It’s inherently fascinating, and director Jeff Malmberg neither gawks nor builds up a condescending outsider-artist mythology around his subject, making Marwencol not just a curio-doc with an above-average hook, but an insightful perspective on the uses and limits of fantasy.
On the way up the Convention Center escalator, I’m stopped at the landing between floors while a man with a tripod-mounted camera films a kid in a black volunteer shirt chasing a yellow kickball down the down escalator. When I reach the press lounge, someone appears to be getting a (free?) massage on the other side of the room. At my table, a Scotsman is conducting interviews with attendees to the Interactive conference. “You could wear a tie with pajamas,” he tells his interviewee.
The G-Tech is a theater set up in one of the Convention Center’s auditoriums; the 2pm screening is of Camp Victory, Afghanistan, a documentary about three years with the Afghan National Army and their American advisors. The film struggles to get a grip on all the history, logistics and paradoxes at work—director Carol Dysinger doesn’t spend enough time off-base, or with the enlisted men. But the many interpreted conversations between Afghan and American top brass are at least effectively enervating, demonstrations of the day-to-day insurmountablility of an language barrier.
While writing in between Camp Victory and the 5pm G-Tech screening, I realize I should have gone outside (it's so nice out here!). If I’m not mistaken, the SoBe Lounge in Brush Park has custom SoBe cocktails; for you, dear reader, I promise I’ll sample one.
On the way back through the Convention Center to the theater I stop at the trade show and pick up a free bottle of Miller Light, which everybody seems to be drinking as they wander around. I circulate, trying to look like I’m not just here for the beer, that I’m actually interested in the booths for new apps, smart keyboards, freelance design consulting firms. I don’t think they care, actually. Like hotel towels with the logo on them, SXSW and their sponsors are perfectly happy to brand you while you feel cool for scamming them.
The 5pm film is a shorts program, because this is a film festival. Futurestates is an online series featuring indie directors taking on The Future; the selected films are mostly limp and preachy, taking on climate change and illegal immigration with sub-Twilight Zone irony. But I’m glad to finally see Ramin (Man Push Cart, Chop Shop, Goodbye Solo) Bahrani’s Plastic Bag, which I missed at the New York Film Festival last fall and which concerns a windblown plastic bag, voiced by Werner Herzog. Disposability as metaphor for existential void, with a noniodegradable twist.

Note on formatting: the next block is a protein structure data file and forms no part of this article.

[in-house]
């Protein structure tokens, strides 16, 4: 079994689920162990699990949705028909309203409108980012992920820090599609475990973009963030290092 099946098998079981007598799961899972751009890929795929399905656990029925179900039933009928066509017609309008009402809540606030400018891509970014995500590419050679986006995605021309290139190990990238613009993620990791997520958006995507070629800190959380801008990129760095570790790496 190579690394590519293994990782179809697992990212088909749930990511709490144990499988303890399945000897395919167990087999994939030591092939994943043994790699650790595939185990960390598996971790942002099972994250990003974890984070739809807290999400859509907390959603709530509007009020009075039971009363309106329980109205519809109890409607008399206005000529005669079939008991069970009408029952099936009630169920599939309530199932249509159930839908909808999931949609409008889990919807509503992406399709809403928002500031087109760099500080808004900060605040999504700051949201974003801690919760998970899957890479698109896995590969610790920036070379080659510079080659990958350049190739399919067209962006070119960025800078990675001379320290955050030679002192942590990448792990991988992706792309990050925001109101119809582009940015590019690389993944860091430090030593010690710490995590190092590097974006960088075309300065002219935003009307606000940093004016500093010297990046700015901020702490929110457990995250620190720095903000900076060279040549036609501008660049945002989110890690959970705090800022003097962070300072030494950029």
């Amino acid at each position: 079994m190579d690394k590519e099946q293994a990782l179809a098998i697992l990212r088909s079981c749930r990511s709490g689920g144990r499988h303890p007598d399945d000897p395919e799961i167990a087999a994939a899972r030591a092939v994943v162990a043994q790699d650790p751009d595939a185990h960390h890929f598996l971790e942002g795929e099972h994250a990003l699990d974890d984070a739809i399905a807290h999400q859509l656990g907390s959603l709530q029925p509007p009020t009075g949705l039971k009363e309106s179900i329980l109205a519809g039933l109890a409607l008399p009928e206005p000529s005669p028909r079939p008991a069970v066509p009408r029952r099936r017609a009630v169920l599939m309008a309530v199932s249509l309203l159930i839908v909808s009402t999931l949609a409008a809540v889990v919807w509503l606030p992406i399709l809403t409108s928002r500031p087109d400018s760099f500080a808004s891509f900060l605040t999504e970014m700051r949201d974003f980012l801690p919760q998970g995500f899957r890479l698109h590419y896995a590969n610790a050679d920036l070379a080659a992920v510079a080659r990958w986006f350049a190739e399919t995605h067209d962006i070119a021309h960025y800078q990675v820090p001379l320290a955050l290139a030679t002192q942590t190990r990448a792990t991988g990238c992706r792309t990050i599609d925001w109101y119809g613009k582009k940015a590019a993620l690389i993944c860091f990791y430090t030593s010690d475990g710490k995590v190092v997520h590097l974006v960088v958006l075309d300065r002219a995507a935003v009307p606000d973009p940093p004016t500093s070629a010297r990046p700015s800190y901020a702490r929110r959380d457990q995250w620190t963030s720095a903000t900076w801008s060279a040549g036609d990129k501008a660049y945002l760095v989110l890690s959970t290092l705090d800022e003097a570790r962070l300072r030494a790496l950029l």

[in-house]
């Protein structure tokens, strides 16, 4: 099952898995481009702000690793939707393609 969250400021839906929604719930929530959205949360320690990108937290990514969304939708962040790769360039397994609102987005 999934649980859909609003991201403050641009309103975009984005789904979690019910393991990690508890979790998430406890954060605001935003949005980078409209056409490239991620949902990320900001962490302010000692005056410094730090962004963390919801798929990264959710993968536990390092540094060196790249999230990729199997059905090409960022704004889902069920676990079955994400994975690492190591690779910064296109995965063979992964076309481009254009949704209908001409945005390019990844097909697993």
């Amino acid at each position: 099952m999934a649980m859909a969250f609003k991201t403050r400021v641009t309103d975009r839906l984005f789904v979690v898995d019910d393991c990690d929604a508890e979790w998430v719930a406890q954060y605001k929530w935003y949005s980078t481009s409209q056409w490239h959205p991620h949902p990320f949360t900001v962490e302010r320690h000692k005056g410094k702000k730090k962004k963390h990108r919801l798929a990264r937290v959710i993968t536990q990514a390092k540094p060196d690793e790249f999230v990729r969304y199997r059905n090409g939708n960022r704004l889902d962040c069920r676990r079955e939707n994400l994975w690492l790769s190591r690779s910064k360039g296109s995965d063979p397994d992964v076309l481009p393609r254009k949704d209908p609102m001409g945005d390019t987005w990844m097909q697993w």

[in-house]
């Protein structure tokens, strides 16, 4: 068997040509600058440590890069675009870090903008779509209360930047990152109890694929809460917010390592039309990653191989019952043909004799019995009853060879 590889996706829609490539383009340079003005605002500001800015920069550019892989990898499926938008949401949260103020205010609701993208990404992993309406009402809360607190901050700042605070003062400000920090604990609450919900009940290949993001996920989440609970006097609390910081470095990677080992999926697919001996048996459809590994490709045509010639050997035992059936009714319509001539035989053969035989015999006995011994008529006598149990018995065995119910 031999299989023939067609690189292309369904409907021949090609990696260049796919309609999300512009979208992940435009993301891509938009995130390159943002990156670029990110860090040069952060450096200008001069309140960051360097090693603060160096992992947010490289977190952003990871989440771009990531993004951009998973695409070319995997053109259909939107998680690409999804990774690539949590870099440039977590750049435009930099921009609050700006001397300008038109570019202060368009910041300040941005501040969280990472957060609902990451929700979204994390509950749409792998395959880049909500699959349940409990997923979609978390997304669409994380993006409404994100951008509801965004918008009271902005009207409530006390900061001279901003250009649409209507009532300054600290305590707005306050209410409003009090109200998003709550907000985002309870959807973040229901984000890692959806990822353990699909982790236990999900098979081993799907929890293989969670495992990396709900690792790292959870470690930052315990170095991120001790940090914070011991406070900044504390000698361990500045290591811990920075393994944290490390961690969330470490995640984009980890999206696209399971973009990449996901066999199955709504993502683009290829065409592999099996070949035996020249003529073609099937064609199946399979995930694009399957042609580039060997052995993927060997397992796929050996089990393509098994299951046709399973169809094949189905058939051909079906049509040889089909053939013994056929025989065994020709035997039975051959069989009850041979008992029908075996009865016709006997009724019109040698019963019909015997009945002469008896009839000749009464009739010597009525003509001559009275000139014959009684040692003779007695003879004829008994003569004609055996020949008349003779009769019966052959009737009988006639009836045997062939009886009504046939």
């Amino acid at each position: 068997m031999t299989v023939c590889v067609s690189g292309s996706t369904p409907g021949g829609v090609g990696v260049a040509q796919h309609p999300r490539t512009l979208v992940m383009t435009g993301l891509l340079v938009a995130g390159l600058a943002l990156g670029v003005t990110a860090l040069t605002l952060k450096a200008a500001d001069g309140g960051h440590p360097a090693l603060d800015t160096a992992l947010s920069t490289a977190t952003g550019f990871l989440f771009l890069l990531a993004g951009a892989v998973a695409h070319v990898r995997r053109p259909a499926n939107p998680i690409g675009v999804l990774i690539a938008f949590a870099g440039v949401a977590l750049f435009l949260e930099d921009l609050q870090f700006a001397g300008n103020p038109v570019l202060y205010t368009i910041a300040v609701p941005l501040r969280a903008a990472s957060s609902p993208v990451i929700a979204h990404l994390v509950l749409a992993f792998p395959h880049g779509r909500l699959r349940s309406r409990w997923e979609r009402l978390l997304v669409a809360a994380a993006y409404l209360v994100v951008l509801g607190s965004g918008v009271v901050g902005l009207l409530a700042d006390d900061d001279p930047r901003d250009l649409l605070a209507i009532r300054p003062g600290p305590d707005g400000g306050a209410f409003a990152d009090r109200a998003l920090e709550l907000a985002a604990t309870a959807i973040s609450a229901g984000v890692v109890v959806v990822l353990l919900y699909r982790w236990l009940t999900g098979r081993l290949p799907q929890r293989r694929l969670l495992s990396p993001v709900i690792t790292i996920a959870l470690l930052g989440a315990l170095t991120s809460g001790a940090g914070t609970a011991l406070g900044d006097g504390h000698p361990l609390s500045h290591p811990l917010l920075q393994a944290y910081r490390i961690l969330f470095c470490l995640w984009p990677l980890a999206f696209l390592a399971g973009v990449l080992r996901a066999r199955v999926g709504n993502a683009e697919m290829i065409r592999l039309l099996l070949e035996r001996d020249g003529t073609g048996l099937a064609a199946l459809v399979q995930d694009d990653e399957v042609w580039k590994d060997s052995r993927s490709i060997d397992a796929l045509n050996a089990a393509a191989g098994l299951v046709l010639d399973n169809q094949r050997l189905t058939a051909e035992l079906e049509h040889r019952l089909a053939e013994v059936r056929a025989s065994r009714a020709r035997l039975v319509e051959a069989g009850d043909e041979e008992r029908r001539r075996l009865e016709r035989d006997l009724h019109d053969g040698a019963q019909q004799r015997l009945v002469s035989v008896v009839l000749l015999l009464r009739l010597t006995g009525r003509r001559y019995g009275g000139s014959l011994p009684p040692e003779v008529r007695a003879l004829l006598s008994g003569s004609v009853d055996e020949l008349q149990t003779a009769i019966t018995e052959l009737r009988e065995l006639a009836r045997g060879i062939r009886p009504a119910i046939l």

The free whiskey I didn’t get yesterday is fine, I guess. On the way up to the Alamo Ritz from the Convention Center you pass a firehouse; I smell barbecue and sure enough a couple of firefighters are out around the side, grillin’, chillin’. Just then the firehouse garage door opens and an engine pulls out, lights already flashing.
It’s hard to eat and pay attention to a movie at the same time, especially when you can’t see your food and you don’t want to spill it on the people sitting either side of you. So I’m not as invested in the nuances of Helena at the Wedding as I ought to be. My impression, though, is of a very well-understood milieu—it takes place at the vacation home of one of the adult protagaonists’ parents, and the tensions and dynamics between the long-friendly couples and the sig-other interlopers feels authentic—filled with a fairly generic and solipsistic male marital panic storyline.
My late-night options are a couple of parties, the 9:30 movie at the Paramount—Electra Luxx—and a midnight movie on the other side of the river: Serbian Film, in which, I'll read this morning on Twitter, "a guy rapes another guy to death in his eye socket."
I realize I need to get some writing done.
Coming tomorrow: what I actually did today (Monday), and maybe even what I’m up to on tomorrow, who knows really.